Monday, August 17, 2009

Anger in India at Bollywood star’s detention in U.S.

MUMBAI, India — Saturday, August 15. Independence Day in India. News trickled in that one of India’s most recognizable faces and names had been detained at an international airport in the United States. Questions about individual freedom, independence, liberty, and laws of the land are still being furiously debated in India.
Shah Rukh Khan said he was detained by authorities at the Newark, New Jersey, airport.
Shah Rukh Khan said he was detained by authorities at the Newark, New Jersey, airport.

Bollywood actor Shah Rukh Khan says he was detained by immigration officials in the U.S. for up to two hours and questioned. He says he believes it’s because of his Muslim last name, Khan.

“They kept telling me it’s because my name is common and I was too polite to say, common to what?” says Khan.

U.S. officials deny the superstar was held up because of his name and say the whole process took just 66 minutes – and that too, because the airline had misplaced his bags.

Whatever the reason, the incident has kicked up a furore in India. There’s an outpouring of outrage and anger at the way an Indian VIP was treated. Ambika Soni, India’s Information and Broadcasting Minister, said of the U.S.: “The way they frisk us, I say we frisk them the same way.”

Is she overreacting?

Among all the support fans are offering Khan, there are those who have little sympathy. Fellow Bollywood actor Salman Khan asks: “What’s the big deal? We all have to go through security.”

Do you agree with him? Has this whole incident been blown out of proportion? One observer said: “No-one is above the law of the land, and the U.S. officials were just doing their job.”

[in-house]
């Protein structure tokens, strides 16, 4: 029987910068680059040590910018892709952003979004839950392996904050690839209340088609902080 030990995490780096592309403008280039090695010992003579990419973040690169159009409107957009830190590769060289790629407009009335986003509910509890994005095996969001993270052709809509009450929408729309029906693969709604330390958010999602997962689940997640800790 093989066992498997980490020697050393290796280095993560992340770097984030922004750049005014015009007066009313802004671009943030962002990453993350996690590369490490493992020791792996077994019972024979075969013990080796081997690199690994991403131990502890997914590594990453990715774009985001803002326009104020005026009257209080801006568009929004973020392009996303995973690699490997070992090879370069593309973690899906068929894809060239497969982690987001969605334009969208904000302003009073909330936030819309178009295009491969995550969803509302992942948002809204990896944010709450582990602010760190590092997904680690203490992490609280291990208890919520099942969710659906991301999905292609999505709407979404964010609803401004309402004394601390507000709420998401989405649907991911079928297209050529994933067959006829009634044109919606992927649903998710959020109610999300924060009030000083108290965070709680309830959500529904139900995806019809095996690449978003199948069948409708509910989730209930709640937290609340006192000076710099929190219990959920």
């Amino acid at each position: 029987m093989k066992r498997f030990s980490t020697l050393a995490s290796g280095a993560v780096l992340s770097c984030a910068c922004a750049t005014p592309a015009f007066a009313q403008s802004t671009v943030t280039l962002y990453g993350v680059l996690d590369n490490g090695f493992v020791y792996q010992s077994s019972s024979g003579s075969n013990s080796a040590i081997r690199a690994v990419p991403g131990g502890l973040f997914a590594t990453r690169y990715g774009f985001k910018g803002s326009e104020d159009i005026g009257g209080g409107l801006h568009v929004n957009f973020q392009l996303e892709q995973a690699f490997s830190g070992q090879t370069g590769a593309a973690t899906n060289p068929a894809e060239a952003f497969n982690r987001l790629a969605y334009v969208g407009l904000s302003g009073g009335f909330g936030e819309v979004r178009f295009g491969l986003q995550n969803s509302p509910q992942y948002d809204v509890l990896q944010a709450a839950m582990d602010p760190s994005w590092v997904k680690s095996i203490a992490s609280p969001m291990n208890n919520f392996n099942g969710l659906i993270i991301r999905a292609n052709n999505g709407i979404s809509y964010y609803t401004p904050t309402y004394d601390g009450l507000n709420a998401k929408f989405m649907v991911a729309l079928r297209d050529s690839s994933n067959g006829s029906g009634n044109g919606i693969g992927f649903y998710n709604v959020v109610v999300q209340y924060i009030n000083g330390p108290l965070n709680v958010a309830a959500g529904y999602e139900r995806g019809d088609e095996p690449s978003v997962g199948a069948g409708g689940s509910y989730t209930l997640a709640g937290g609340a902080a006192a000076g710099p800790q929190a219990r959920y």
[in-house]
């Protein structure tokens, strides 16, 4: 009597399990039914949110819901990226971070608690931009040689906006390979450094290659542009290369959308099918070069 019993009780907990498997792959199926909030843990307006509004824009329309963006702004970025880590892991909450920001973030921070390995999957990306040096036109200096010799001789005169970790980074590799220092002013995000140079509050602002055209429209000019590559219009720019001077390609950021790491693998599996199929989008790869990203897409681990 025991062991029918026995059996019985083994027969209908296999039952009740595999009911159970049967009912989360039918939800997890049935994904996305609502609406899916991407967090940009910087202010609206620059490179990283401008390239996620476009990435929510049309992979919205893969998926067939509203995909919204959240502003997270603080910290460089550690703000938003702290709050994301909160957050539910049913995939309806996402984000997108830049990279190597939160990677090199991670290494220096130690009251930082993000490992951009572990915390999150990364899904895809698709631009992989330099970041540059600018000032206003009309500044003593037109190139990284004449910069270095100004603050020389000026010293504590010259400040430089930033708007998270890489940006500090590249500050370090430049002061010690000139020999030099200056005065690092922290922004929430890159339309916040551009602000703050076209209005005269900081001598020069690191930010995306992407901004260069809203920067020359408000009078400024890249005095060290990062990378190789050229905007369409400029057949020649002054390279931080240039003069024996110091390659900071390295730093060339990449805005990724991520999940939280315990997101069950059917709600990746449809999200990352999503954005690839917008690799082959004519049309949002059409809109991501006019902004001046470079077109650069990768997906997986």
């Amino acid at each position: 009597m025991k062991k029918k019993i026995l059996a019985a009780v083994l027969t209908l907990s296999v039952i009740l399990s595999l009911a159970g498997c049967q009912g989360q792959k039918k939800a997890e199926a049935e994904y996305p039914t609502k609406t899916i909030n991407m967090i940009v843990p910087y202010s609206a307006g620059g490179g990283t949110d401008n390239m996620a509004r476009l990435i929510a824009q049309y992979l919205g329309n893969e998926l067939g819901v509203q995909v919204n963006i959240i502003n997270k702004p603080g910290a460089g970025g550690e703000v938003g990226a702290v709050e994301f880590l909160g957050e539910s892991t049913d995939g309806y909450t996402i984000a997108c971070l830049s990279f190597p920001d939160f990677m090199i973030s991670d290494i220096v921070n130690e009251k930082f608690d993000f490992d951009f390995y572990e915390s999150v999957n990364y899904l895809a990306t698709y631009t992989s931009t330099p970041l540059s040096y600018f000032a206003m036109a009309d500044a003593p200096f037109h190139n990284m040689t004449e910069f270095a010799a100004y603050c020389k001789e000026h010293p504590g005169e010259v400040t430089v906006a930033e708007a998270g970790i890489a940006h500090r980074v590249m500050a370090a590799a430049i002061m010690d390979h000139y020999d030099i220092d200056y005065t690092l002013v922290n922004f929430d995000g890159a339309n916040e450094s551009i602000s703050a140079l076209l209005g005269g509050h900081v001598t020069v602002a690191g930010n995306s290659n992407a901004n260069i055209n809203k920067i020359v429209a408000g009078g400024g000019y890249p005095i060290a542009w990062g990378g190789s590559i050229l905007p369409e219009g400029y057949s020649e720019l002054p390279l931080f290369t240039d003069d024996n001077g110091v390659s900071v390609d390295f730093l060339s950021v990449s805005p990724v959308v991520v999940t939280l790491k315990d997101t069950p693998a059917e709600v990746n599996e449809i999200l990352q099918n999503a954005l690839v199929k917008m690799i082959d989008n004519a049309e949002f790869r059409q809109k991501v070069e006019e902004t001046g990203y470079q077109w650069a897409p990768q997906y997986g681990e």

We’d love to know what you think. Should Shah Rukh Khan have not made such a fuss about being detained at Newark airport – or do you understand why he felt slighted?

Posted by: CNN Correspondent, Mallika Kapur
Filed under: India

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Wednesday, August 05, 2009

Beware gossip-mongers, celebrities will take you to courtS

By BW Team
Posted on 04 Aug 2009 at 11:40am
aishwarya rai gossip 225x300 Beware gossip mongers, celebrities will take you to courtNew Delhi, There are stories and rumours galore about film stars, but celebrities are no longer willing to tolerate gossip that will affect their relationships. Many like Aishwarya Rai, Saif Ali Khan and Akshay Kumar have threatened legal action to stop gossip-mongers from spreading false news about their personal lives.

Recently an article titled, “Career more important than family”, published by a website infuriated Aishwarya so much that she issued a statement saying she would take legal action against those who are spreading rumours about her.

According to Archana Sadanand of Imagesmiths, who handles the publicity for Aishwarya, a celebrity’s life is in the public domain but circulating untrue statements about them affects their personal lives.

“Yes, a celebrity’s life is there in the public domain but writing things that are untrue and attributing false statements to them affect their personal lives and in such cases the best way out is legal recourse,” Archana told IANS.